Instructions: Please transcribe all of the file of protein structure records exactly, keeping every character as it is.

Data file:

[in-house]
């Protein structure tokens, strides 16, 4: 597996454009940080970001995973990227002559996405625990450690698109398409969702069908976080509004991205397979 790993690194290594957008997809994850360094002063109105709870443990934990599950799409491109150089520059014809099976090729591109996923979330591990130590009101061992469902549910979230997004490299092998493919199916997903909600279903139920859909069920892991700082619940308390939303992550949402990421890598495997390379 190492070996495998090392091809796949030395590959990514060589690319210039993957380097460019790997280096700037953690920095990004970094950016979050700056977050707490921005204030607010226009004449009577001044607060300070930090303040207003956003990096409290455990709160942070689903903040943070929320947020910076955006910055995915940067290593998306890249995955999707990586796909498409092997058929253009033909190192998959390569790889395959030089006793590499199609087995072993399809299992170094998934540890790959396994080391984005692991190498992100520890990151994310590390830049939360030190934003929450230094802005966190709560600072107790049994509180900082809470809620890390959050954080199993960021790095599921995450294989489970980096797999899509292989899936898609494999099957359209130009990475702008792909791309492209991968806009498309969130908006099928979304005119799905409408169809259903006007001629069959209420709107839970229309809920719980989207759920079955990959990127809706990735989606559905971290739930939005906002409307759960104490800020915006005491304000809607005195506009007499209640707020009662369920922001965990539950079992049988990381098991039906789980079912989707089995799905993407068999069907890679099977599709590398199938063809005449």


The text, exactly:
[in-house]
């Protein structure tokens, strides 16, 4: 597996454009940080970001995973990227002559996405625990450690698109398409969702069908976080509004991205397979 790993690194290594957008997809994850360094002063109105709870443990934990599950799409491109150089520059014809099976090729591109996923979330591990130590009101061992469902549910979230997004490299092998493919199916997903909600279903139920859909069920892991700082619940308390939303992550949402990421890598495997390379 190492070996495998090392091809796949030395590959990514060589690319210039993957380097460019790997280096700037953690920095990004970094950016979050700056977050707490921005204030607010226009004449009577001044607060300070930090303040207003956003990096409290455990709160942070689903903040943070929320947020910076955006910055995915940067290593998306890249995955999707990586796909498409092997058929253009033909190192998959390569790889395959030089006793590499199609087995072993399809299992170094998934540890790959396994080391984005692991190498992100520890990151994310590390830049939360030190934003929450230094802005966190709560600072107790049994509180900082809470809620890390959050954080199993960021790095599921995450294989489970980096797999899509292989899936898609494999099957359209130009990475702008792909791309492209991968806009498309969130908006099928979304005119799905409408169809259903006007001629069959209420709107839970229309809920719980989207759920079955990959990127809706990735989606559905971290739930939005906002409307759960104490800020915006005491304000809607005195506009007499209640707020009662369920922001965990539950079992049988990381098991039906789980079912989707089995799905993407068999069907890679099977599709590398199938063809005449």